Morris Eights of all Series certainly justified the term ‘ubiquitous’. A report in the trade press in May 1936 described the use that the Eight chassis was being put to in New Zealand by Perpetual Forests Ltd, where they were equipped with flanged wheels to run on railway lines as fire-fighters where the tracks ran through dense forest plantations near Lake Taupo. The sparks emitted by the wood burning engines which hauled the lumber through these forests represented a source of danger so each train was followed by adapted Morris Eights carrying fire-fighting equipment and a crew of two men. In converting a Morris Eight for the Algemeene Volkscrediet Bank in Batavia (now Djakarta, Java) in 1936, the unknown coachbuilders were really pushing the engine and chassis to its limits for the vehicle had a twelve-seater brake body, used to carry children to and from school. To accommodate its juvenile load the body overhung the rear chassis by something like 18in from the rear wings, and the spare wheel was located on the off-side front wing. What became, one wonders, of the Morris Eight tourer purchased by the exiled Emperor Haile Selassie from Bath Garages for his son, the Duke of Harar, in February 1937, or the Series II two-seater which Alexander Duckham (the oil manufacturer) supercharged in 1938 and affectionately called ‘Nipper’? Another Morris Eight, and one which has survived, is a two-seater Series I car which was entered in the Monte Carlo Rally (competing for the Riviera Cup for cars under 1,500cc) in January 1936, driven by Norwegian Bjarne Wist with co- driver Sverre J. Herstad, starting from Stavanger. Of the ninety-two starters in the severe winter of 1936 only seventy-two cars arrived in Monte Carlo, including Wist’s Morris. The car still exists in northern Norway.

Use of the tourer version of the Eight by police forces is mentioned elsewhere in this book, these forces including Bradford, Sheffield and Hastings. The War Office also found a use for the Morris Eight and special equipment was installed in the open tourers used by the British Army. Known by the Army as ‘Morris Eight, Two-Seater Wireless Cars’ these vehicles (like the earlier Morris Miners and Austin Sevens) were fitted with the ‘No 1 Set’, a Radio Telephone and Morse transmitter-receiver introduced two years before the Eight. The body type was that of the standard four-seater, but the apparent misnomer is explained by the single bucket seat fitted for the driver and accommodation at the rear for the wireless operator; the remaining space contained the wireless equipment, batteries, spare petrol container, aerial gear, etc. The aerial was mounted on special brackets fixed to the off-side rear of the body. The all-over finish was khaki, including those parts normally plated such as windscreen surround, hub caps, radiator shell (and even the radiator mascot). The War Office specification included deep tread Dunlop types similar to the ‘Town & Country’ type, Autovac in lieu of the normal SU electric petrol pump, a locking cover on the tool box, towing hooks, and electrical interference suppression on all electrical components, which may account for the vaccum-type wipers fitted to the early cars supplied. Bumpers were not fitted, but radiator muffs were.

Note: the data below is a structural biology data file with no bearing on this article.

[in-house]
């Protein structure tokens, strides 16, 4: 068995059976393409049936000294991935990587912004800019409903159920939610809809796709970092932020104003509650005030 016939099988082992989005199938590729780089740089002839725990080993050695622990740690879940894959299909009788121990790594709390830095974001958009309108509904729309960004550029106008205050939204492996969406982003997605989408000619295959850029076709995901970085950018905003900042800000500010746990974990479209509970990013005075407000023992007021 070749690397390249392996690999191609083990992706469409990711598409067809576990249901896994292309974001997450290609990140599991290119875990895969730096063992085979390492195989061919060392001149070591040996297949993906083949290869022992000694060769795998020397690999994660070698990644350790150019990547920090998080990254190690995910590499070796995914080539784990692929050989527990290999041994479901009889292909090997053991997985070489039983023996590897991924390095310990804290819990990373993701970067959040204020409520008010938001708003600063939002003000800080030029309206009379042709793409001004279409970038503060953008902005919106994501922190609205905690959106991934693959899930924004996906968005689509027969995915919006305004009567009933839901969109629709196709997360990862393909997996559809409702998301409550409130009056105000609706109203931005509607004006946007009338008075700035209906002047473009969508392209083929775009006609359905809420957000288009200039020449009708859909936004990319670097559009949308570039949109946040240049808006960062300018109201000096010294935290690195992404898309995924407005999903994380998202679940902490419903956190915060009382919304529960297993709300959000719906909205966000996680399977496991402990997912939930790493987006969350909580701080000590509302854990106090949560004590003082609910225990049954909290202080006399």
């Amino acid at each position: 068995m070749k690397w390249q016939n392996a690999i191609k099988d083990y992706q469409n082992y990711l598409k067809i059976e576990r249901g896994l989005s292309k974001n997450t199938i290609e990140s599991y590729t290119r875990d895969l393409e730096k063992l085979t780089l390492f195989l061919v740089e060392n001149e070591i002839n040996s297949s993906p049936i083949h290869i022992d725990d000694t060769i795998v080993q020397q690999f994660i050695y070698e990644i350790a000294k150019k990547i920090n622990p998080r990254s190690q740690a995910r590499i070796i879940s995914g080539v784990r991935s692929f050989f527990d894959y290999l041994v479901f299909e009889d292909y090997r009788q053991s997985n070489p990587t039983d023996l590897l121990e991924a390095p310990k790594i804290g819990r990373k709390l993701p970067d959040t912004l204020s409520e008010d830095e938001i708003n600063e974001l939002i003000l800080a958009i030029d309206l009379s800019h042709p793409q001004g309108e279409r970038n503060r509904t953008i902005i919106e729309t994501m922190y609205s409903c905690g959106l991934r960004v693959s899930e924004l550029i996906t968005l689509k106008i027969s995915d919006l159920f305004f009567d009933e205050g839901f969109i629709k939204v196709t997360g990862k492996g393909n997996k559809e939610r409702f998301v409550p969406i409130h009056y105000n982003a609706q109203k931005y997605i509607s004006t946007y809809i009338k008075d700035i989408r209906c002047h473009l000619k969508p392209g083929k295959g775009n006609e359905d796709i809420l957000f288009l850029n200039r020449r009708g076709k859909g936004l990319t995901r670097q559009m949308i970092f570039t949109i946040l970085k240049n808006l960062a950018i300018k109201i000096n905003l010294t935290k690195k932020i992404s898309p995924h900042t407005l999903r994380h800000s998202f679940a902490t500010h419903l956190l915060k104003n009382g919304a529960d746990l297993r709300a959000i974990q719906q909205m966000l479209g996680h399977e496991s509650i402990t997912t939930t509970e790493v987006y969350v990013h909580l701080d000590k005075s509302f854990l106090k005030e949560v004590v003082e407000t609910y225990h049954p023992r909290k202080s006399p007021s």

A few of these ex-Army Eights that have found their way into the hands of present day enthusiasts and are easy to recognise by the chassis number prefix ‘S1/EWD…’ Because military transport in the ‘thirties carried Middlesex civilian registration numbers issued to the RASC Vehicle Reserve Depot at Feltham, they retain their original plates. Many of these Army cars found their way onto the civilian market via a motor agent, T. Scott of Bobbers Mill, Nottingham, so it is not suprising that most of the survivors are in the Midlands. The exact number used by the Army is not known to the writer, but research suggests that the first contract in January 1935 (V2964) was for sixty-six cars, a latter contract (V2743) may have been for a similar number, and with the suspicion of a third contract it can be assumed that the numbers used were well into three figures.

It is worth recording that the South Africa Army also used tourers. Also the side-valve 8hp engine was used to provide auxiliary electrical power for Centurion, Conqueror and still in service.

Morris Eight. 1935 Series I & Series II Data Sheet
Engine: Type ‘UB’. Four-cylinder, side-valve. 918.6cc, 57mm bore x 90mm stroke. Three-bearing crankshaft. Aluminium pistons. 5.8:1 compression ratio. 23.5bhp at peak 3,900rpm. Coil ignition. Cooling system thermo-syphon aided by fan. SU carburettor, 7/8in. diameter. Three-speed gearbox with synchromesh top and third. Clutch, single-plate Borg & Beck 6¼in diameter. Lockheed hydraulic brakes. Rear mounted petrol tank, 5½-gallons. SU electric petrol pump. Spiral-bevel final drive. Bishop-Cam steering. 6-volt electric system, negative earth. Propellor shaft with fabric disc universal joints to chassis 48612, later chassis Hardy-Spicer needle bearings. Armstrong hydraulic shock absorbers. Wheelbase 90in. Track 45in. Wheels, 6-stud. 1935 Series I, Magna wire wheels 2.25in x 17in with 450-17 tyres. Series II, Easiclean spoked disc wheels 2.5in x 17in with 450-17 tyres. Export cars 3in x 16in wheels with 500-16 tyres. 1935 Series I 5cwt vans, wire wheels 2.15in x 18in with 400-18 tyres. Export vans 2.5in x 17in Magna wire wheels with 450-17 tyres.

Bibliography and Photographic credits
The Morris Motor Car 1913-1983 by Harry Edwards, the Morris Register, 1997